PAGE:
Pellegrino Artusi, the protagonist of Malvaldi’s delightful story set in 1895, is a successful textile merchant with a serious passion for good food. When he meets the Barone di Roccapendente while taking the waters at an Italian spa, he receives an invitation to spend a weekend at the baron’s castle in the Tuscan countryside. Having travelled around Italy collecting and assembling recipes for his cookery book, Artusi is looking forward to a weekend of fine food and a boar hunt in the company of the baron.
Alongside the baron, the castle is inhabited by his three children, Gaddo, Lapo and Cecilia, his mother, Nonna Speranza, a couple of old spinsters and an assortment of household staff. As they await the arrival of the baron’s guest, we begin to get the measure of this family – squabbling and sniping are commonplace. With the exception of Cecilia, who is bright, kind and perceptive, the baron’s family are an eccentric bunch. Here’s Lapo, a vain, foolish and arrogant fellow, as he speculates about Artusi’s character:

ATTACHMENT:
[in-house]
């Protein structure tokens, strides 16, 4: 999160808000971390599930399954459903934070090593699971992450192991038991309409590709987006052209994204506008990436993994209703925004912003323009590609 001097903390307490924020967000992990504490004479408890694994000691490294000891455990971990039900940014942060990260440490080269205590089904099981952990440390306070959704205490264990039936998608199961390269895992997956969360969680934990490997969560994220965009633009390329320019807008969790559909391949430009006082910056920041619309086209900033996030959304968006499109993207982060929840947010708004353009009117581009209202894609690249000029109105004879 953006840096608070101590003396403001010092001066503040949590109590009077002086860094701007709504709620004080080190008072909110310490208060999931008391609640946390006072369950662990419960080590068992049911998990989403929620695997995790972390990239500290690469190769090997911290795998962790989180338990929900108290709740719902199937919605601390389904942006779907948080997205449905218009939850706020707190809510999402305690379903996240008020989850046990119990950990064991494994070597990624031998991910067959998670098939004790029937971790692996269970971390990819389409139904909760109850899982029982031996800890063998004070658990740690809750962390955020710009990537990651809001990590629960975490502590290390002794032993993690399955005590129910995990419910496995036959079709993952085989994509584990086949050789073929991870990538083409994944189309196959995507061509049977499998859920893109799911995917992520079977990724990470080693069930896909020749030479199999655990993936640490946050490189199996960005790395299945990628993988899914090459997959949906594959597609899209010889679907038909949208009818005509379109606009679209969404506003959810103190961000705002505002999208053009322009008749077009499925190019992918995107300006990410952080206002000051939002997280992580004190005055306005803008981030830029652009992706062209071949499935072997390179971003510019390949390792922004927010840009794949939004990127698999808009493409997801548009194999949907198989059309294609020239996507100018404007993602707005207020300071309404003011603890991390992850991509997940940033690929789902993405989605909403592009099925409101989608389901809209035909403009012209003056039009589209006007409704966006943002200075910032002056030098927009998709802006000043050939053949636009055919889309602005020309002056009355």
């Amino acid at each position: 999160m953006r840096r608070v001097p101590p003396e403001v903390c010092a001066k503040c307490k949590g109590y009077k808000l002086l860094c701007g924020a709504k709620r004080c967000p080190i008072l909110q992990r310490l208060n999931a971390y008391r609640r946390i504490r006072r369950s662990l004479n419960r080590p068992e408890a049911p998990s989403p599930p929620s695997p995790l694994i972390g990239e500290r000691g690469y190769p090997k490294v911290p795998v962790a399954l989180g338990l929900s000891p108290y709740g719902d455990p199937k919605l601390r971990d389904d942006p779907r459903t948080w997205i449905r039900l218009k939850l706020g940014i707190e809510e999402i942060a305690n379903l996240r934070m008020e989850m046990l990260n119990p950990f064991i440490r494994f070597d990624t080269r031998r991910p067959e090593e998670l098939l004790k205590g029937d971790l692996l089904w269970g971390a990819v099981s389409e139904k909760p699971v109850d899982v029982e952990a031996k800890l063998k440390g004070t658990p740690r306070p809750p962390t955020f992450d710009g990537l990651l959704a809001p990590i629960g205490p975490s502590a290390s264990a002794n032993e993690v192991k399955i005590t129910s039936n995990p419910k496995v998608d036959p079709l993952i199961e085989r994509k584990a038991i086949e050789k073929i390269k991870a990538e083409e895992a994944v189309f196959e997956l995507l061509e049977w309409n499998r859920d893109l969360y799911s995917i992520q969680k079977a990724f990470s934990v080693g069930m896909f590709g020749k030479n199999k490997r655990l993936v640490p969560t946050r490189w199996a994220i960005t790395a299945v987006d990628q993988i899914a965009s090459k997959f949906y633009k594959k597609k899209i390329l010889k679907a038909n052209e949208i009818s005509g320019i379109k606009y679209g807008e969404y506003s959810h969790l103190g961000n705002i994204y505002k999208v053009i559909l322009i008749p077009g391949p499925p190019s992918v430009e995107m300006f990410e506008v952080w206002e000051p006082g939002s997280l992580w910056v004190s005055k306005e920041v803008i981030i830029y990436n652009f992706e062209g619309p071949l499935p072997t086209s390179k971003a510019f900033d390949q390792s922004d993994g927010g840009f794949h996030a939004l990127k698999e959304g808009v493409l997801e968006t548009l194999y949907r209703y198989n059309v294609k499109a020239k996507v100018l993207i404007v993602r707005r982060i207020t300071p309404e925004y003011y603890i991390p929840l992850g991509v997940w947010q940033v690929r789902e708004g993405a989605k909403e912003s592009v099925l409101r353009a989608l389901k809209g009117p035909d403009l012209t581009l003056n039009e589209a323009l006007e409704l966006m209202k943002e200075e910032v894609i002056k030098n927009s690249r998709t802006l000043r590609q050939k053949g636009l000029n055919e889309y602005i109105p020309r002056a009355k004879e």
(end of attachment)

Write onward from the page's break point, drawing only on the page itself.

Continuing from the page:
“…A merchant who likes good food. He’s a man who accumulates. Money in the bank, and fat on his belly. You’ll see. They’ll have to call us to prise him out of the bathtub, assuming he knows how to use one.”
“What are you saying, Signorino Lapo?”
“It wouldn’t surprise me. He is from Emilia-Romagna, after all. Coarse people” – he bit off the end of his cigar and spat it out – “who think only about eating, working and accumulation possessions.” (pg. 9, MacLehose Press)